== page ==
- Effective leaders and managers work on their mindset first and their skillset second.
- Working on your mindset includes training your brain to stay focused and open to new ideas and concepts.
- Research indicates that meditation can also be used to improve cognitive abilities.
- Neuroplasticity is the brain’s ability to re-wire itself. You can use your brain’s natural neuroplasticity to eliminate negative and obsessive thoughts.
I’d like you to focus on the target above for 60 seconds. Just look at the center of the target and hold your focus for about a minute.
Give it a try. I think you might be happy with what takes place.
Dr. Andrew Huberman, a neuroscientist and professor at the Stanford School of Medicine, does research on the mind and how you can get the most from it.
He says that focusing your eyes on a stationary object for as little as 60 seconds can improve your focus significantly. For people like me who have ADHD, this simple technique can come in handy. It can be used to settle the mind and improve its ability to focus.
But staring at a drawing of a target is not the only thing you can do to improve your focus and improve your mindset. You can also use things like meditation, EFT tapping, breathing exercises and a few other techniques we’ll be discussing here.
Another technique to improve your mindset and increase your focus is through meditation.
If you’re like a lot of people, you’re already familiar with meditation and the ways it can help you reduce stress, heighten mental clarity, and even improve your health.
You might also be familiar with apps like Calm, Headspace, and Heartfulness. They’re all great ways to improve your perspective on the chaos that we sometimes face as humans.
Apps are great and research shows that they can help reduce stress in the people who use them. As good as they are, I’ve never found them to be very good at helping people get into a deep and lasting meditative state.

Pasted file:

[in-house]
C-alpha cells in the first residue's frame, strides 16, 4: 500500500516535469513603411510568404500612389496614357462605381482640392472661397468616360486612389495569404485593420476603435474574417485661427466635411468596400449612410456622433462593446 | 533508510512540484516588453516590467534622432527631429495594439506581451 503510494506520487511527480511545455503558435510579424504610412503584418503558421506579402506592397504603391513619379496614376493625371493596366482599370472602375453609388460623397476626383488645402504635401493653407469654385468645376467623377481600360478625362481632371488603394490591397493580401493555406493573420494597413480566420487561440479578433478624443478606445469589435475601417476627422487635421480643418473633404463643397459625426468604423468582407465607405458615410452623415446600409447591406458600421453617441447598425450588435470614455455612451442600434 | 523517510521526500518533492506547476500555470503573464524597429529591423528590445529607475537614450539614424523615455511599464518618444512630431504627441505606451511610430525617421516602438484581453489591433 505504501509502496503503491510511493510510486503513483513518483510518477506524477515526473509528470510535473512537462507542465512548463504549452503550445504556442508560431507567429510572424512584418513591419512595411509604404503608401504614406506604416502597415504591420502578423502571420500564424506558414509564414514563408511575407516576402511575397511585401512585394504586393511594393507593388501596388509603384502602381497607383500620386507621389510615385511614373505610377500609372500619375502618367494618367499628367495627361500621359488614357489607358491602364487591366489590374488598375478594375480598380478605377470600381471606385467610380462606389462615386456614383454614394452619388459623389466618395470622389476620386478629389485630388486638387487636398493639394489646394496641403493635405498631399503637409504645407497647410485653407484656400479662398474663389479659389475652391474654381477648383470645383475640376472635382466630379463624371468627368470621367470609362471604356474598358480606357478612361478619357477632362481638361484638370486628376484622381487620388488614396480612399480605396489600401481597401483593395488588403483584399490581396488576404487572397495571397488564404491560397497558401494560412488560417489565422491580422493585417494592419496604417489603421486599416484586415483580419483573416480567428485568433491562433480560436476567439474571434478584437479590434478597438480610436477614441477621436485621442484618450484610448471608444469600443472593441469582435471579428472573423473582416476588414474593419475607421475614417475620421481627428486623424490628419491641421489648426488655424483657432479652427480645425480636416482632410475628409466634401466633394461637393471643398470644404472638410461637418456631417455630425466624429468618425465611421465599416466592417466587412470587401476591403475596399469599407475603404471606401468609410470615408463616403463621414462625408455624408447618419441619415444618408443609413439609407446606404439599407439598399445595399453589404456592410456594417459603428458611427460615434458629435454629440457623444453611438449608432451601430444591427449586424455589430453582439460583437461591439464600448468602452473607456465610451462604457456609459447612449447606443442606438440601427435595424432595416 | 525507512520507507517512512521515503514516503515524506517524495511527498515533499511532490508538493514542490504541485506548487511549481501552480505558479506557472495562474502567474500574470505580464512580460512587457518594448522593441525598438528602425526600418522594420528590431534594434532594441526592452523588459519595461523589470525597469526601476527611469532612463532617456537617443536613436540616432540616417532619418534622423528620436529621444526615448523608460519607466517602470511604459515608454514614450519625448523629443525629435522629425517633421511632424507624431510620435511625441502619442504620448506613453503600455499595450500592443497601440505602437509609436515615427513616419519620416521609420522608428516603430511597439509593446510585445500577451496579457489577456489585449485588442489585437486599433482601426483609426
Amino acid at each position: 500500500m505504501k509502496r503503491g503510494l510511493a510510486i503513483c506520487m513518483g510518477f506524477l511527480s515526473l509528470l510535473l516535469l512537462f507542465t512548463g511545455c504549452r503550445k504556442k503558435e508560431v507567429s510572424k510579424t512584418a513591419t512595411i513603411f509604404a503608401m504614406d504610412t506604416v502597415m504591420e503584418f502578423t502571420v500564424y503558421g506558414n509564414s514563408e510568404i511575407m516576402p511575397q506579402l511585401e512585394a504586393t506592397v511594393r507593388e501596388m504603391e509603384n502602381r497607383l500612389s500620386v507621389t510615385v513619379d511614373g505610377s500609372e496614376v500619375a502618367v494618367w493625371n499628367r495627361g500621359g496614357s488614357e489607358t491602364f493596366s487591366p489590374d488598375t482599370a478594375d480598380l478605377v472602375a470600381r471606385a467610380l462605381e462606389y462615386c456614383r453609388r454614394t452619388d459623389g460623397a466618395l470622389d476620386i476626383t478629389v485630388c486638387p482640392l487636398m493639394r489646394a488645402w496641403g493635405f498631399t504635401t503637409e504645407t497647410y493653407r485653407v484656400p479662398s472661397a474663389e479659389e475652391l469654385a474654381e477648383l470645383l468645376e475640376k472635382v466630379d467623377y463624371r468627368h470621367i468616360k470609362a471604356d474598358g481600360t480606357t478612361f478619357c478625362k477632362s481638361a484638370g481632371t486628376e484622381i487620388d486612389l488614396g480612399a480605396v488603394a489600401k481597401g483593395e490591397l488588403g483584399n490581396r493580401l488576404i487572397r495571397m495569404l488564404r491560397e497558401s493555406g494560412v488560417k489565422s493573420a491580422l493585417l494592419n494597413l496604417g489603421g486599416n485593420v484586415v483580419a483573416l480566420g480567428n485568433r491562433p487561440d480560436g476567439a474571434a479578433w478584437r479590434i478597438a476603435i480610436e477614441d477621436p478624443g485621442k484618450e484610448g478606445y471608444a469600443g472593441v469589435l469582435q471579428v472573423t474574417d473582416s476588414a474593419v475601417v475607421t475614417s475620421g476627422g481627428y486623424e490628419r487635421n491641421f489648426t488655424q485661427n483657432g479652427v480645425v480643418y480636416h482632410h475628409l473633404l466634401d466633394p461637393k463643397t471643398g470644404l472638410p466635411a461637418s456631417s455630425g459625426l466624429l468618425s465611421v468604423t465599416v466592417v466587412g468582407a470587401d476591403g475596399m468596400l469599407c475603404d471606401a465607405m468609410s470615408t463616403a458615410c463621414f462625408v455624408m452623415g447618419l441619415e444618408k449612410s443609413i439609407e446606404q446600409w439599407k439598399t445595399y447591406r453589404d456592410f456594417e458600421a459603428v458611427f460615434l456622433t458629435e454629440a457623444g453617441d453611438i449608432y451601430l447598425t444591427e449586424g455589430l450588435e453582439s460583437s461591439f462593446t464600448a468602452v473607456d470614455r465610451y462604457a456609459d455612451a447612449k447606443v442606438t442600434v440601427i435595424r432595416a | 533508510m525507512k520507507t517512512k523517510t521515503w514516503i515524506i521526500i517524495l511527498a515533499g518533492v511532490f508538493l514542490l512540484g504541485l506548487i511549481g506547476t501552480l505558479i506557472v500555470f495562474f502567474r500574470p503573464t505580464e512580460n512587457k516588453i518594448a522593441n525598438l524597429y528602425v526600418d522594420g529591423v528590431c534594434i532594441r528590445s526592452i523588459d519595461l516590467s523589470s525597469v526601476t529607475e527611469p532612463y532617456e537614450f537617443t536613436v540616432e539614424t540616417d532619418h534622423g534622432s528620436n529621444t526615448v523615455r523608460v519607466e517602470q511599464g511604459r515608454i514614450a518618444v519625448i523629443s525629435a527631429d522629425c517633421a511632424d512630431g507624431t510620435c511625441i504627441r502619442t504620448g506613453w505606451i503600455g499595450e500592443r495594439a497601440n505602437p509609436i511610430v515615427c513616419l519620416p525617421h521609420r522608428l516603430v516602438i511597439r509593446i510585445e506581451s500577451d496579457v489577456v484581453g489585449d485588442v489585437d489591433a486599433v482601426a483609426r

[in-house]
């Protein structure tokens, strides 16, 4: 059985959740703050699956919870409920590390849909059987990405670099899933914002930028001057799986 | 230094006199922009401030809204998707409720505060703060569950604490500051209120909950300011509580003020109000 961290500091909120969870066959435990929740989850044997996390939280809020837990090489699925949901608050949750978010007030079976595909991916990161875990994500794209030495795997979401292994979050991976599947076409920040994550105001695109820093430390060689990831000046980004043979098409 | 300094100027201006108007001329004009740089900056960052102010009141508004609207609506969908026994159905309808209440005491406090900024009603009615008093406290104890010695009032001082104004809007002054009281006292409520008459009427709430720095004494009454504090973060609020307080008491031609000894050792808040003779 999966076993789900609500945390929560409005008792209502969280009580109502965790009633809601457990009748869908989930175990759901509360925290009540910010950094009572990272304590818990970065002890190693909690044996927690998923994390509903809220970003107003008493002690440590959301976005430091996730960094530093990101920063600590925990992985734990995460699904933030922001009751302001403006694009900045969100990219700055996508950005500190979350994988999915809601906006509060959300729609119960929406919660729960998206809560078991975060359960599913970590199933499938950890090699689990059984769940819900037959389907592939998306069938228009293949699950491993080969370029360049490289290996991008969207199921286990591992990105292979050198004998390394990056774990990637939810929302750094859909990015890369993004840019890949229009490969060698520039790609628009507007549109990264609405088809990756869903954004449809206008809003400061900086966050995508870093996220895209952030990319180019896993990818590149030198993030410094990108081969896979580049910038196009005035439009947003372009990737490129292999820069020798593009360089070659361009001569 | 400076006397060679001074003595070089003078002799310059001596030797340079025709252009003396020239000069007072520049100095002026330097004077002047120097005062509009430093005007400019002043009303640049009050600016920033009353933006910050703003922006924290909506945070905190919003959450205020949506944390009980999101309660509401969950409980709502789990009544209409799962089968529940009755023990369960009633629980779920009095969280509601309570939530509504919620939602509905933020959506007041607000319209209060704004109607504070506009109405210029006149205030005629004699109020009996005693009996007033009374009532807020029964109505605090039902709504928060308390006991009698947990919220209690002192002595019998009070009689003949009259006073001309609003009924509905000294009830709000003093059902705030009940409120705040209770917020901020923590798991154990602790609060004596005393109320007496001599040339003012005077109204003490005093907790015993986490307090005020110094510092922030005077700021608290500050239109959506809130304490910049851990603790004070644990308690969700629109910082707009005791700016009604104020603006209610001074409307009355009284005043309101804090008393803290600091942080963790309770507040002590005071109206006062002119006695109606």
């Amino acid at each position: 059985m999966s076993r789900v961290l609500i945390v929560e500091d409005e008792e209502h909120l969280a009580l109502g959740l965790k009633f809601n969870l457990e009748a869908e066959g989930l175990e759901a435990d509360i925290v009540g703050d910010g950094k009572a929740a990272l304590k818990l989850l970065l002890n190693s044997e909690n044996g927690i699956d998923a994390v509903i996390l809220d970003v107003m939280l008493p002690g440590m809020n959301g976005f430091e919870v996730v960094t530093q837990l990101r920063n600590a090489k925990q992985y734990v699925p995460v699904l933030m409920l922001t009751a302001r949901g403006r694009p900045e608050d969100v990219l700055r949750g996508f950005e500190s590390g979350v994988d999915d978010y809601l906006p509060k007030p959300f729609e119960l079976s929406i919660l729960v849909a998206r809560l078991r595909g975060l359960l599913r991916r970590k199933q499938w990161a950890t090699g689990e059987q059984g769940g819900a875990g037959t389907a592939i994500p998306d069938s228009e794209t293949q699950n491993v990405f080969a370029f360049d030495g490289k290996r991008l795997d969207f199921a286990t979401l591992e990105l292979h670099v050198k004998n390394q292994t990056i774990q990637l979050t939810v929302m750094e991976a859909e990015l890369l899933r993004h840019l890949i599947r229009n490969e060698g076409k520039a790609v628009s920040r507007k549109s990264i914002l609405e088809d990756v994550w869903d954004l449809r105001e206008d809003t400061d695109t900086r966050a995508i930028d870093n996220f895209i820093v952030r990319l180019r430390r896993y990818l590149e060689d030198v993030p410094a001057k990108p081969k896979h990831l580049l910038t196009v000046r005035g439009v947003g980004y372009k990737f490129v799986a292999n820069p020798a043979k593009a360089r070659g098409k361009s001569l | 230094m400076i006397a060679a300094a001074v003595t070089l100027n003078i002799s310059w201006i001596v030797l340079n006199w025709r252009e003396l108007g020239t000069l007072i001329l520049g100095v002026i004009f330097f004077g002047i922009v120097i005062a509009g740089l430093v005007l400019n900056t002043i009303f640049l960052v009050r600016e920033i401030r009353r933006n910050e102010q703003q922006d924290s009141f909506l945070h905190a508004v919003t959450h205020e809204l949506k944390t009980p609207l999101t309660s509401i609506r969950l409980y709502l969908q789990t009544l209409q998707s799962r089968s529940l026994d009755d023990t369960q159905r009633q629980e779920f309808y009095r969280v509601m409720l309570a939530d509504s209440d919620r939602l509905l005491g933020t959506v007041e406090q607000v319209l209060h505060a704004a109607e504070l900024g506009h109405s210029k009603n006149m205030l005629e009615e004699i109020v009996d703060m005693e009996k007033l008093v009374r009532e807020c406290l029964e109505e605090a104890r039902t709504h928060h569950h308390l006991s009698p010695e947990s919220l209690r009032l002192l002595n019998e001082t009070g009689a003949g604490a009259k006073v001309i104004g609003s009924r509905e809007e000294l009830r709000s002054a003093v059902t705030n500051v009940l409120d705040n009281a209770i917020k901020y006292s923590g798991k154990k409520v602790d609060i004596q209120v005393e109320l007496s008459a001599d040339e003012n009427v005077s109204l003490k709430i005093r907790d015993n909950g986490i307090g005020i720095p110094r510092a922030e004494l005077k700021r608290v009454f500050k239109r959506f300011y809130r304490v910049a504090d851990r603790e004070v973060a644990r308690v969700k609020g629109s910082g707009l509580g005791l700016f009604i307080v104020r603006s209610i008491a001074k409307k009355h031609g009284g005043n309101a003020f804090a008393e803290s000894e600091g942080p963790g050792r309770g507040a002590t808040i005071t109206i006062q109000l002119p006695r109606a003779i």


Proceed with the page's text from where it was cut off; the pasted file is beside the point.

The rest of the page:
If you’d like to learn how to meditate, keep reading. But if meditation isn’t your thing, that’s okay, too. Just skip ahead to the next section. (See how laid back I was about people who don’t want to learn how to meditate? That’s because I meditate, which helps me manage my controlling instincts.)
Learning to Meditate Can be as Simple as Learning to Count
I’m often asked by friends and family to teach them how to meditate. “You probably already meditate,” I tell them. “Jogging, praying the Rosary, silent communion with Nature – these are all forms of meditation that people do all the time.”
That said, if you’re interested in learning more about traditional meditation, like the kind discussed in Dan Harris’s bestseller 10% Happier, then keep going. This short guide will help you understand everything you need to know.
Before we dive in, let’s start with some scientific facts about the benefits of meditation:
- Memory and Learning: Harvard Medical School compared the brains of people who practiced mindful meditation for at least 30 minutes each day with those who did not. After only eight weeks, those who had meditated measured for increased grey matter in the part of the brain that plays a huge role in memory and learning.